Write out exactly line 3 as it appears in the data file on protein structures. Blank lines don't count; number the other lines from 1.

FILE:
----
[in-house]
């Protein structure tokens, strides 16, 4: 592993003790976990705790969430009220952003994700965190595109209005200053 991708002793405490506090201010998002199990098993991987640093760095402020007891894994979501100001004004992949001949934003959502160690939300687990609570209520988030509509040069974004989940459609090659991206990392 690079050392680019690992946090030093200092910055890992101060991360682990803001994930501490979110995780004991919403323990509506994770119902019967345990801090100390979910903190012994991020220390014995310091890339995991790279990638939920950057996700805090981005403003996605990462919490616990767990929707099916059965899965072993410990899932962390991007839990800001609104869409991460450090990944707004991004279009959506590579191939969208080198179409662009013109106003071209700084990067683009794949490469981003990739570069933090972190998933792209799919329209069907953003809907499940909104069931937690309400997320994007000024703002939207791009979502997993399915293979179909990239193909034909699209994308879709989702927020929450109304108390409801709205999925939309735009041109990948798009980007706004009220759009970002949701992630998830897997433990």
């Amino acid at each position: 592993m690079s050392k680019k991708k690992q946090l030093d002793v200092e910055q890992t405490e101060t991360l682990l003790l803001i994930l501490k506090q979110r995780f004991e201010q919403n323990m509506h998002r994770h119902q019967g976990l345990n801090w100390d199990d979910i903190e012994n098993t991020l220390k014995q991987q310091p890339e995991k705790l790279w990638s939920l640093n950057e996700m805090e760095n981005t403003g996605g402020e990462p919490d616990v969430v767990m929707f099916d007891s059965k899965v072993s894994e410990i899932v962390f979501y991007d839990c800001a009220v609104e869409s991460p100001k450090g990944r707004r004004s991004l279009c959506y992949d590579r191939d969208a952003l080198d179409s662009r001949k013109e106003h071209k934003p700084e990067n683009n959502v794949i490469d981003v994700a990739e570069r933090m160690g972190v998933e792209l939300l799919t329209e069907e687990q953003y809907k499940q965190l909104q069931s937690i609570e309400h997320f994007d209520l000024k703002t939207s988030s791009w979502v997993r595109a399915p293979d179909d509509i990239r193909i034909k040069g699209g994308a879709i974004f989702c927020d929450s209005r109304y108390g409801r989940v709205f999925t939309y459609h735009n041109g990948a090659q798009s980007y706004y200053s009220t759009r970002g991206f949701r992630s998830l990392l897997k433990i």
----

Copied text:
């Amino acid at each position: 592993m690079s050392k680019k991708k690992q946090l030093d002793v200092e910055q890992t405490e101060t991360l682990l003790l803001i994930l501490k506090q979110r995780f004991e201010q919403n323990m509506h998002r994770h119902q019967g976990l345990n801090w100390d199990d979910i903190e012994n098993t991020l220390k014995q991987q310091p890339e995991k705790l790279w990638s939920l640093n950057e996700m805090e760095n981005t403003g996605g402020e990462p919490d616990v969430v767990m929707f099916d007891s059965k899965v072993s894994e410990i899932v962390f979501y991007d839990c800001a009220v609104e869409s991460p100001k450090g990944r707004r004004s991004l279009c959506y992949d590579r191939d969208a952003l080198d179409s662009r001949k013109e106003h071209k934003p700084e990067n683009n959502v794949i490469d981003v994700a990739e570069r933090m160690g972190v998933e792209l939300l799919t329209e069907e687990q953003y809907k499940q965190l909104q069931s937690i609570e309400h997320f994007d209520l000024k703002t939207s988030s791009w979502v997993r595109a399915p293979d179909d509509i990239r193909i034909k040069g699209g994308a879709i974004f989702c927020d929450s209005r109304y108390g409801r989940v709205f999925t939309y459609h735009n041109g990948a090659q798009s980007y706004y200053s009220t759009r970002g991206f949701r992630s998830l990392l897997k433990i």